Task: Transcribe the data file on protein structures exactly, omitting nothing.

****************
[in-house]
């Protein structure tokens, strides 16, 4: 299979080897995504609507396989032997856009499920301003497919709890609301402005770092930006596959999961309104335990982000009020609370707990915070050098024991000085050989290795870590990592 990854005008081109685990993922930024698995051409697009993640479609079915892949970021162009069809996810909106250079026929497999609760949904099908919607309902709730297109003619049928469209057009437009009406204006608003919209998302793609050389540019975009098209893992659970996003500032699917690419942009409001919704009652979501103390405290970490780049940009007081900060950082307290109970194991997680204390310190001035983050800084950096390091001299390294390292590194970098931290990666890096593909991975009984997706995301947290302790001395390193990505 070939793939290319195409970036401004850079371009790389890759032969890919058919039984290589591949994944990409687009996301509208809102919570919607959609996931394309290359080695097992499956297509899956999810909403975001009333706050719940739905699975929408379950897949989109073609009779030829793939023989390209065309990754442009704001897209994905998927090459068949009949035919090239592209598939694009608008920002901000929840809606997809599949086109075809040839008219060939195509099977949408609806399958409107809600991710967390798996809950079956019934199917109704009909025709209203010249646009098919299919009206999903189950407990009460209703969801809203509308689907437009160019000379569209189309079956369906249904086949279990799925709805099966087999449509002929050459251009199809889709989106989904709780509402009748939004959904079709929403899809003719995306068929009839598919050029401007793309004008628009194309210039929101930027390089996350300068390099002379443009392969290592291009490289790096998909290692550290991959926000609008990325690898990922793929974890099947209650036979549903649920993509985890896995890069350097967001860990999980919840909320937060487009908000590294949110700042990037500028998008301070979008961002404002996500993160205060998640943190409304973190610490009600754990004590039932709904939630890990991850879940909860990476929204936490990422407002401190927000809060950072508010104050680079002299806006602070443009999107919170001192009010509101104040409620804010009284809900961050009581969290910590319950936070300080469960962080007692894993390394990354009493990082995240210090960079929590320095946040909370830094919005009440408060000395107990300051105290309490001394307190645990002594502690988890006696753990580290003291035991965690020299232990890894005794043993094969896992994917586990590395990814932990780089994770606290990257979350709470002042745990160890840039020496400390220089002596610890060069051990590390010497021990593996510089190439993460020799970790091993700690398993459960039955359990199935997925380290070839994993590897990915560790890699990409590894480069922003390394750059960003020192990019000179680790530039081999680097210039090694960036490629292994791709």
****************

[in-house]
């Protein structure tokens, strides 16, 4: 299979080897995504609507396989032997856009499920301003497919709890609301402005770092930006596959999961309104335990982000009020609370707990915070050098024991000085050989290795870590990592 990854005008081109685990993922930024698995051409697009993640479609079915892949970021162009069809996810909106250079026929497999609760949904099908919607309902709730297109003619049928469209057009437009009406204006608003919209998302793609050389540019975009098209893992659970996003500032699917690419942009409001919704009652979501103390405290970490780049940009007081900060950082307290109970194991997680204390310190001035983050800084950096390091001299390294390292590194970098931290990666890096593909991975009984997706995301947290302790001395390193990505 070939793939290319195409970036401004850079371009790389890759032969890919058919039984290589591949994944990409687009996301509208809102919570919607959609996931394309290359080695097992499956297509899956999810909403975001009333706050719940739905699975929408379950897949989109073609009779030829793939023989390209065309990754442009704001897209994905998927090459068949009949035919090239592209598939694009608008920002901000929840809606997809599949086109075809040839008219060939195509099977949408609806399958409107809600991710967390798996809950079956019934199917109704009909025709209203010249646009098919299919009206999903189950407990009460209703969801809203509308689907437009160019000379569209189309079956369906249904086949279990799925709805099966087999449509002929050459251009199809889709989106989904709780509402009748939004959904079709929403899809003719995306068929009839598919050029401007793309004008628009194309210039929101930027390089996350300068390099002379443009392969290592291009490289790096998909290692550290991959926000609008990325690898990922793929974890099947209650036979549903649920993509985890896995890069350097967001860990999980919840909320937060487009908000590294949110700042990037500028998008301070979008961002404002996500993160205060998640943190409304973190610490009600754990004590039932709904939630890990991850879940909860990476929204936490990422407002401190927000809060950072508010104050680079002299806006602070443009999107919170001192009010509101104040409620804010009284809900961050009581969290910590319950936070300080469960962080007692894993390394990354009493990082995240210090960079929590320095946040909370830094919005009440408060000395107990300051105290309490001394307190645990002594502690988890006696753990580290003291035991965690020299232990890894005794043993094969896992994917586990590395990814932990780089994770606290990257979350709470002042745990160890840039020496400390220089002596610890060069051990590390010497021990593996510089190439993460020799970790091993700690398993459960039955359990199935997925380290070839994993590897990915560790890699990409590894480069922003390394750059960003020192990019000179680790530039081999680097210039090694960036490629292994791709």